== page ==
|Paul George Webb|
Paul Webb is an American composer and sound designer. He was the lead audio designer for Sculptured Software. Webb attended the Mannes College of Music for Classic Guitar from 1978 to 1981. He originally wanted to teach music but ended up being interested in computer programming, and that is when he decided he wanted to make video game music. He later joined Sculptured Software in 1985 and left in 1997. During his 12 years at Sculptured, Webb did all of their NES games and then during the SNES era, more composers joined Sculptured Software which he worked with, mainly Mark Ganus and Kingsley Thurber. His best known work was for the Star Wars games on SNES. Webb's music mostly consisted of rock or jazz. When the Nintendo 64 came out, Webb quit the video game music industry since he thought there was no more need for his expertise.
Ever since 2007, Webb has been working at CleaOne as a Technical Support Engineer.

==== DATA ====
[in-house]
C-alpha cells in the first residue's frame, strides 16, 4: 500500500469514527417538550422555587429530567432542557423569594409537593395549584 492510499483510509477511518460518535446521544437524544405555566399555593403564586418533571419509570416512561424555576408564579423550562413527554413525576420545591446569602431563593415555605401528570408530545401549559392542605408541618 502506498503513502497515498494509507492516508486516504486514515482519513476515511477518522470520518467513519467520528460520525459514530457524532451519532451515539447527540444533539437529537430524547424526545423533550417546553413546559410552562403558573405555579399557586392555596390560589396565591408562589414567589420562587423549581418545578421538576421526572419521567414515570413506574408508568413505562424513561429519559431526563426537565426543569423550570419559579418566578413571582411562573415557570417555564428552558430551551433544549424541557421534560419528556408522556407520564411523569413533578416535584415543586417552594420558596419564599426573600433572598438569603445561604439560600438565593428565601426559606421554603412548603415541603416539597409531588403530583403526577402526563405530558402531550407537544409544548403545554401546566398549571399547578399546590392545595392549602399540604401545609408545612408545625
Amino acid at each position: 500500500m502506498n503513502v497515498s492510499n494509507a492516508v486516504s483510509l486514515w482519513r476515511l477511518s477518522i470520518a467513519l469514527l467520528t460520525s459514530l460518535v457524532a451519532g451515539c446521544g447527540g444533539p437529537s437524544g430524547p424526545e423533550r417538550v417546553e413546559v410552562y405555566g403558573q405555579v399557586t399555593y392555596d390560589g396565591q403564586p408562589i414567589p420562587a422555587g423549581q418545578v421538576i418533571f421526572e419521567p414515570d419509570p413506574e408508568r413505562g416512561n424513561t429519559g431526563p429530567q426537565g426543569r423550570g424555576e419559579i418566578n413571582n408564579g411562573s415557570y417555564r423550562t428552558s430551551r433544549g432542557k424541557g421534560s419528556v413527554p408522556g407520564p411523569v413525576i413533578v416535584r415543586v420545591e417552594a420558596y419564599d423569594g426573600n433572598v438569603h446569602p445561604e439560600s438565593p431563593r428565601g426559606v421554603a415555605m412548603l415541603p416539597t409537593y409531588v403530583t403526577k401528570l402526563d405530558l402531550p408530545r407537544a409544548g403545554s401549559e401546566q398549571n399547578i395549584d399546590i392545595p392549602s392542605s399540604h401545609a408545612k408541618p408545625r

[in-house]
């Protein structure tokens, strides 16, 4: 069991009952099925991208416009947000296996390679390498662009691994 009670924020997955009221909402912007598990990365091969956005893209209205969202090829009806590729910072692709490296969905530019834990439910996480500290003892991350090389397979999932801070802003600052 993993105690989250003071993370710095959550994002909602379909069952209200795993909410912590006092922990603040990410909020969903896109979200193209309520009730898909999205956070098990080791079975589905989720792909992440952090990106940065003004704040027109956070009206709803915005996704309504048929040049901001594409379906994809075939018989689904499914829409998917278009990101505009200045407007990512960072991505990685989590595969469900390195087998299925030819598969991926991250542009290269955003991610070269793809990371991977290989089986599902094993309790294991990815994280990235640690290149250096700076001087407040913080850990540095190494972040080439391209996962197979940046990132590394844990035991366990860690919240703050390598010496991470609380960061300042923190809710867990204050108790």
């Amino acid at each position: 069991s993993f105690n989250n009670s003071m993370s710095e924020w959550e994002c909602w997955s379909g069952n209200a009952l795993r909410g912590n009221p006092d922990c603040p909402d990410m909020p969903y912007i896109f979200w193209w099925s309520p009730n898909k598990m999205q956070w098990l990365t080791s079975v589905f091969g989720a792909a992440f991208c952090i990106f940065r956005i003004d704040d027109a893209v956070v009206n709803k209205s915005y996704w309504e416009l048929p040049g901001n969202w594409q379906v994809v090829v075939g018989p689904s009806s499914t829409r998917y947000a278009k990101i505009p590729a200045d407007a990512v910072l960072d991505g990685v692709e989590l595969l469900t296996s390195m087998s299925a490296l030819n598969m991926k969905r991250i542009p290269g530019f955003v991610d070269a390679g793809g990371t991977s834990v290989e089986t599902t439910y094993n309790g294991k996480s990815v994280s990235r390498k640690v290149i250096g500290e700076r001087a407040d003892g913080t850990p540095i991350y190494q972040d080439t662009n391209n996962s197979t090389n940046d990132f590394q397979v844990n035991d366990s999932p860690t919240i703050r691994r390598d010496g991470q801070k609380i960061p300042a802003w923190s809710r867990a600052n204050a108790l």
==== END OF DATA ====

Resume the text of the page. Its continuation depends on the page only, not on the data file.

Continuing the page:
When there was a Sega port of a Nintendo game, Neuromantic Productions would usually convert Webb's music. However, Webb composed the music to some Genesis games as well.
Webb's music for Scooby Doo: Microillusions (C64) is in the same driver as Rob Sisinni's for Main Frame (C64). Both games were programmed by Peter Ward and published by Microillusions. Ward programmed Scooby Doo at Sculptured Software.
Genesis / Mega Drive
Most of Webb's music utilized the GEMS sound engine, except for Pac-Mania. Because of how much time has passed, Webb doesn't remember exactly how he developed music for the Sega Genesis.
Webb had this to say about his NES music:
Webb had this to say about his SNES music:
Webb says that when he was working on the Empire Strikes Back SNES music, he was given the original handwritten scores from John Williams.
The game Hoversprint for the Commodore Amiga and Atari ST credit a "P. Webb" for music. It is currently unknown if this is Paul Webb or someone else.
- mobygames.com/developer/sheet/view/developerId,4593/ - MobyGames.
- linkedin.com/pub/paul-webb/4/10b/430 - LinkedIn.